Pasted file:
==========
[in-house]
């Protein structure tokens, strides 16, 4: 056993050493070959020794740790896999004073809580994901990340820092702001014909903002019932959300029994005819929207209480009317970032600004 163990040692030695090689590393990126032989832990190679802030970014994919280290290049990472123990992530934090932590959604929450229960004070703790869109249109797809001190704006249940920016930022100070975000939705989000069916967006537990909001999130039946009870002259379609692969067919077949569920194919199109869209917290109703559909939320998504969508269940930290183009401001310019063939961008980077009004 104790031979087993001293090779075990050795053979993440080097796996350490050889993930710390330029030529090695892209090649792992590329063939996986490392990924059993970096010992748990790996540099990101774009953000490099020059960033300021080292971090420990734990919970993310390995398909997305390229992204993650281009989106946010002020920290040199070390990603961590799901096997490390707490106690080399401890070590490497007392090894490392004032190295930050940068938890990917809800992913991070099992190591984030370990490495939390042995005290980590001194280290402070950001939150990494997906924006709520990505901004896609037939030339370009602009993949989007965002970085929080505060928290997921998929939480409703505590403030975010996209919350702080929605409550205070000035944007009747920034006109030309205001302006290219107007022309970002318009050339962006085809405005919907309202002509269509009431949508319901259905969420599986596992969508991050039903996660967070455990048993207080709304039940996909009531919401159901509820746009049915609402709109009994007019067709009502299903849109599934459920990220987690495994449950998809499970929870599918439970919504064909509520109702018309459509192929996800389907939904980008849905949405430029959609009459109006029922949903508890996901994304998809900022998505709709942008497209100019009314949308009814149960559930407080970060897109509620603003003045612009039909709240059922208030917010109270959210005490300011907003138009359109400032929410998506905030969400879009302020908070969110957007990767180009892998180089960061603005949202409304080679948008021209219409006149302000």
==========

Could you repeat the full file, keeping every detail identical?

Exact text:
[in-house]
């Protein structure tokens, strides 16, 4: 056993050493070959020794740790896999004073809580994901990340820092702001014909903002019932959300029994005819929207209480009317970032600004 163990040692030695090689590393990126032989832990190679802030970014994919280290290049990472123990992530934090932590959604929450229960004070703790869109249109797809001190704006249940920016930022100070975000939705989000069916967006537990909001999130039946009870002259379609692969067919077949569920194919199109869209917290109703559909939320998504969508269940930290183009401001310019063939961008980077009004 104790031979087993001293090779075990050795053979993440080097796996350490050889993930710390330029030529090695892209090649792992590329063939996986490392990924059993970096010992748990790996540099990101774009953000490099020059960033300021080292971090420990734990919970993310390995398909997305390229992204993650281009989106946010002020920290040199070390990603961590799901096997490390707490106690080399401890070590490497007392090894490392004032190295930050940068938890990917809800992913991070099992190591984030370990490495939390042995005290980590001194280290402070950001939150990494997906924006709520990505901004896609037939030339370009602009993949989007965002970085929080505060928290997921998929939480409703505590403030975010996209919350702080929605409550205070000035944007009747920034006109030309205001302006290219107007022309970002318009050339962006085809405005919907309202002509269509009431949508319901259905969420599986596992969508991050039903996660967070455990048993207080709304039940996909009531919401159901509820746009049915609402709109009994007019067709009502299903849109599934459920990220987690495994449950998809499970929870599918439970919504064909509520109702018309459509192929996800389907939904980008849905949405430029959609009459109006029922949903508890996901994304998809900022998505709709942008497209100019009314949308009814149960559930407080970060897109509620603003003045612009039909709240059922208030917010109270959210005490300011907003138009359109400032929410998506905030969400879009302020908070969110957007990767180009892998180089960061603005949202409304080679948008021209219409006149302000």